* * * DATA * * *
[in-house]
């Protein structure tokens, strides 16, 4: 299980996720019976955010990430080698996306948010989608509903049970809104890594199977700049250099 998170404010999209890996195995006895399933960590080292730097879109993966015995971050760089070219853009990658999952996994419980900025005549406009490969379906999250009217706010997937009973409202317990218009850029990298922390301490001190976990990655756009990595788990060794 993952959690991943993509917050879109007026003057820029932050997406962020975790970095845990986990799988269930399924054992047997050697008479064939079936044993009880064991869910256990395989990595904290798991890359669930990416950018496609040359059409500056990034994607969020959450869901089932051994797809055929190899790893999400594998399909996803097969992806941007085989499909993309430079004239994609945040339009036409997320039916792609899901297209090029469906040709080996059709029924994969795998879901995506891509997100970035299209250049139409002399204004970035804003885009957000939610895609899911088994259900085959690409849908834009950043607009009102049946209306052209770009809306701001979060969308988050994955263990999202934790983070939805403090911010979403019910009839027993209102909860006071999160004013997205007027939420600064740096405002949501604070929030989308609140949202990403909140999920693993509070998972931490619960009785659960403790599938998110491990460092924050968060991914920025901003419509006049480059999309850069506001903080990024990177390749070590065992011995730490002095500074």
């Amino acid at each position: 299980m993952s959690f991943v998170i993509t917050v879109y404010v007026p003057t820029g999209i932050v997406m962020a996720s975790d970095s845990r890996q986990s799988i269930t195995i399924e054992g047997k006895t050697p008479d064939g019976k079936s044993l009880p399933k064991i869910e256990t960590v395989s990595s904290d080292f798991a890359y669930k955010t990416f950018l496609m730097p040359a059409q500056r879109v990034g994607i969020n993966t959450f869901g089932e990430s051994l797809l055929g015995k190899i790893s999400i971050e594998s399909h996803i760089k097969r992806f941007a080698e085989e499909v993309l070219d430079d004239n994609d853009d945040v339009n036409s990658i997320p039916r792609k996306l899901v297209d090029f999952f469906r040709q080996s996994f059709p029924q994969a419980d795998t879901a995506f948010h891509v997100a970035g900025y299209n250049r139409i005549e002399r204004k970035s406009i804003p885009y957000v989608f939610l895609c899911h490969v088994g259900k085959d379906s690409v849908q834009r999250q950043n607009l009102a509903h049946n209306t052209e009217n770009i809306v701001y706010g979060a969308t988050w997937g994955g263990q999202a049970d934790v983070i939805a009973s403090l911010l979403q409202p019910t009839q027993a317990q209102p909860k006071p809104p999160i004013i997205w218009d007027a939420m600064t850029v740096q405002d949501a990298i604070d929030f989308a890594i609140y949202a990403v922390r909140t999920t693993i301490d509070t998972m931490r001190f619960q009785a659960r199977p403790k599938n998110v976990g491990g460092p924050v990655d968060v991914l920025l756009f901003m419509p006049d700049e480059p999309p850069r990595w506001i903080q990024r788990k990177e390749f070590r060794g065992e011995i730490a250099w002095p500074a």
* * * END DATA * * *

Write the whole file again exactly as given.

[in-house]
């Protein structure tokens, strides 16, 4: 299980996720019976955010990430080698996306948010989608509903049970809104890594199977700049250099 998170404010999209890996195995006895399933960590080292730097879109993966015995971050760089070219853009990658999952996994419980900025005549406009490969379906999250009217706010997937009973409202317990218009850029990298922390301490001190976990990655756009990595788990060794 993952959690991943993509917050879109007026003057820029932050997406962020975790970095845990986990799988269930399924054992047997050697008479064939079936044993009880064991869910256990395989990595904290798991890359669930990416950018496609040359059409500056990034994607969020959450869901089932051994797809055929190899790893999400594998399909996803097969992806941007085989499909993309430079004239994609945040339009036409997320039916792609899901297209090029469906040709080996059709029924994969795998879901995506891509997100970035299209250049139409002399204004970035804003885009957000939610895609899911088994259900085959690409849908834009950043607009009102049946209306052209770009809306701001979060969308988050994955263990999202934790983070939805403090911010979403019910009839027993209102909860006071999160004013997205007027939420600064740096405002949501604070929030989308609140949202990403909140999920693993509070998972931490619960009785659960403790599938998110491990460092924050968060991914920025901003419509006049480059999309850069506001903080990024990177390749070590065992011995730490002095500074």
């Amino acid at each position: 299980m993952s959690f991943v998170i993509t917050v879109y404010v007026p003057t820029g999209i932050v997406m962020a996720s975790d970095s845990r890996q986990s799988i269930t195995i399924e054992g047997k006895t050697p008479d064939g019976k079936s044993l009880p399933k064991i869910e256990t960590v395989s990595s904290d080292f798991a890359y669930k955010t990416f950018l496609m730097p040359a059409q500056r879109v990034g994607i969020n993966t959450f869901g089932e990430s051994l797809l055929g015995k190899i790893s999400i971050e594998s399909h996803i760089k097969r992806f941007a080698e085989e499909v993309l070219d430079d004239n994609d853009d945040v339009n036409s990658i997320p039916r792609k996306l899901v297209d090029f999952f469906r040709q080996s996994f059709p029924q994969a419980d795998t879901a995506f948010h891509v997100a970035g900025y299209n250049r139409i005549e002399r204004k970035s406009i804003p885009y957000v989608f939610l895609c899911h490969v088994g259900k085959d379906s690409v849908q834009r999250q950043n607009l009102a509903h049946n209306t052209e009217n770009i809306v701001y706010g979060a969308t988050w997937g994955g263990q999202a049970d934790v983070i939805a009973s403090l911010l979403q409202p019910t009839q027993a317990q209102p909860k006071p809104p999160i004013i997205w218009d007027a939420m600064t850029v740096q405002d949501a990298i604070d929030f989308a890594i609140y949202a990403v922390r909140t999920t693993i301490d509070t998972m931490r001190f619960q009785a659960r199977p403790k599938n998110v976990g491990g460092p924050v990655d968060v991914l920025l756009f901003m419509p006049d700049e480059p999309p850069r990595w506001i903080q990024r788990k990177e390749f070590r060794g065992e011995i730490a250099w002095p500074a």